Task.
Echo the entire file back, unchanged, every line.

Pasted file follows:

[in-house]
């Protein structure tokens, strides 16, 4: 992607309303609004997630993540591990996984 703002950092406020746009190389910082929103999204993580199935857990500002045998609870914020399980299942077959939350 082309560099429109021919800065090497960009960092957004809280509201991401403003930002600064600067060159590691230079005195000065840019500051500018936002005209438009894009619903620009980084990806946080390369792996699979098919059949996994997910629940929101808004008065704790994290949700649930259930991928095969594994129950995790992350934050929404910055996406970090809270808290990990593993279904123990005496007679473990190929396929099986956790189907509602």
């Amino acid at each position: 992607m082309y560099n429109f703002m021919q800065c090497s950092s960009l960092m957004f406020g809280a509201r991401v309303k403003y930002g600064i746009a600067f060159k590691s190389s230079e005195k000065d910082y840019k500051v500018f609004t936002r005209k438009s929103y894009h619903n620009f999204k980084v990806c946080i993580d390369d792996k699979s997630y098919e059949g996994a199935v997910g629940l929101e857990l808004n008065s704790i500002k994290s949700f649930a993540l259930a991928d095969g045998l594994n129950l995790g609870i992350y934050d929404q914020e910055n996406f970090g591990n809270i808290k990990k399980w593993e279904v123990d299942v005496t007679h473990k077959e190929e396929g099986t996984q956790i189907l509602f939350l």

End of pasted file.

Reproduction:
[in-house]
């Protein structure tokens, strides 16, 4: 992607309303609004997630993540591990996984 703002950092406020746009190389910082929103999204993580199935857990500002045998609870914020399980299942077959939350 082309560099429109021919800065090497960009960092957004809280509201991401403003930002600064600067060159590691230079005195000065840019500051500018936002005209438009894009619903620009980084990806946080390369792996699979098919059949996994997910629940929101808004008065704790994290949700649930259930991928095969594994129950995790992350934050929404910055996406970090809270808290990990593993279904123990005496007679473990190929396929099986956790189907509602």
């Amino acid at each position: 992607m082309y560099n429109f703002m021919q800065c090497s950092s960009l960092m957004f406020g809280a509201r991401v309303k403003y930002g600064i746009a600067f060159k590691s190389s230079e005195k000065d910082y840019k500051v500018f609004t936002r005209k438009s929103y894009h619903n620009f999204k980084v990806c946080i993580d390369d792996k699979s997630y098919e059949g996994a199935v997910g629940l929101e857990l808004n008065s704790i500002k994290s949700f649930a993540l259930a991928d095969g045998l594994n129950l995790g609870i992350y934050d929404q914020e910055n996406f970090g591990n809270i808290k990990k399980w593993e279904v123990d299942v005496t007679h473990k077959e190929e396929g099986t996984q956790i189907l509602f939350l």